In the adoption community, the term "orphan" is used nearly exclusive with the legal process of international adoption. An orphan is a child whose biological parents are deceased or have terminated their parental rights. In order for a couple to adopt a child from overseas, the child must qualify as an orphan by U.S. and their country of origin's standards. The U.S. Embassy in some countries have already implemented programs that can confirm a child's orphan status more efficiently than other countries.
Potential problems that an adopter can face in the process of getting a child orphan status is if a child's parents are living and married. In this case, a child must be officially abandoned by one of the parents and then voluntarily placed for adoption with an orphanage by the other parent. This is in order to meet the "sole parent" requirement by U.S. standards.
To get an adopted child a visa, adoptive parents must bring an I-600 form, a petition that will classify a child as an orphan. It will cost a few hundred dollars to file this form and receive a visa.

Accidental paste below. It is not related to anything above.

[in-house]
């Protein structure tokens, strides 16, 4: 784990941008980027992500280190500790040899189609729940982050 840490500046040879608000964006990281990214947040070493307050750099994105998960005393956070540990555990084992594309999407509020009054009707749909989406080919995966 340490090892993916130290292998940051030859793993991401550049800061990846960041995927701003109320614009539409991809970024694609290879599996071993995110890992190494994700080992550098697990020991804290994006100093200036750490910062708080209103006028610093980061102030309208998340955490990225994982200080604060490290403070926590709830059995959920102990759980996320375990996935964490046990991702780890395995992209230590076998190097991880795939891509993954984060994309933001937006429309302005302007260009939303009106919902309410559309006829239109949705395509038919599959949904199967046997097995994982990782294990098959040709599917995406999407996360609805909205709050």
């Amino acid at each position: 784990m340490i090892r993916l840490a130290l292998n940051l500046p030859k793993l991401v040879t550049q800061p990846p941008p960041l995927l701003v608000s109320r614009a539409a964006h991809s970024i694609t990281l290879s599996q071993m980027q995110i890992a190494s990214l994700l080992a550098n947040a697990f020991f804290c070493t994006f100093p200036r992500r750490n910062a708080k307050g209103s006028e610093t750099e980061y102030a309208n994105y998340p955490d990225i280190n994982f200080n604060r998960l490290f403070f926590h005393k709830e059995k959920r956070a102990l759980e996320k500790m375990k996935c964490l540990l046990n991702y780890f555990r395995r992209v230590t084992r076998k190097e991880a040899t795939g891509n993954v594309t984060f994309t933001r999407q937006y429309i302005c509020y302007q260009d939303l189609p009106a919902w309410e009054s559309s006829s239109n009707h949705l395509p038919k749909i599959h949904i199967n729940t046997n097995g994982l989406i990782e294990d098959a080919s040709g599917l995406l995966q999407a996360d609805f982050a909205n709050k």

Additional documentation that confirm the child's stay in an orphanage may also be needed. For example, a death certificate of the child's parents or proof of unconditional abandonment of the child to an orphanage.
International adoptions of children in orphanages also come with a standard philanthropic donation to the orphanage. This can range from a request for goods or a monetary gift, the latter of which is more likely.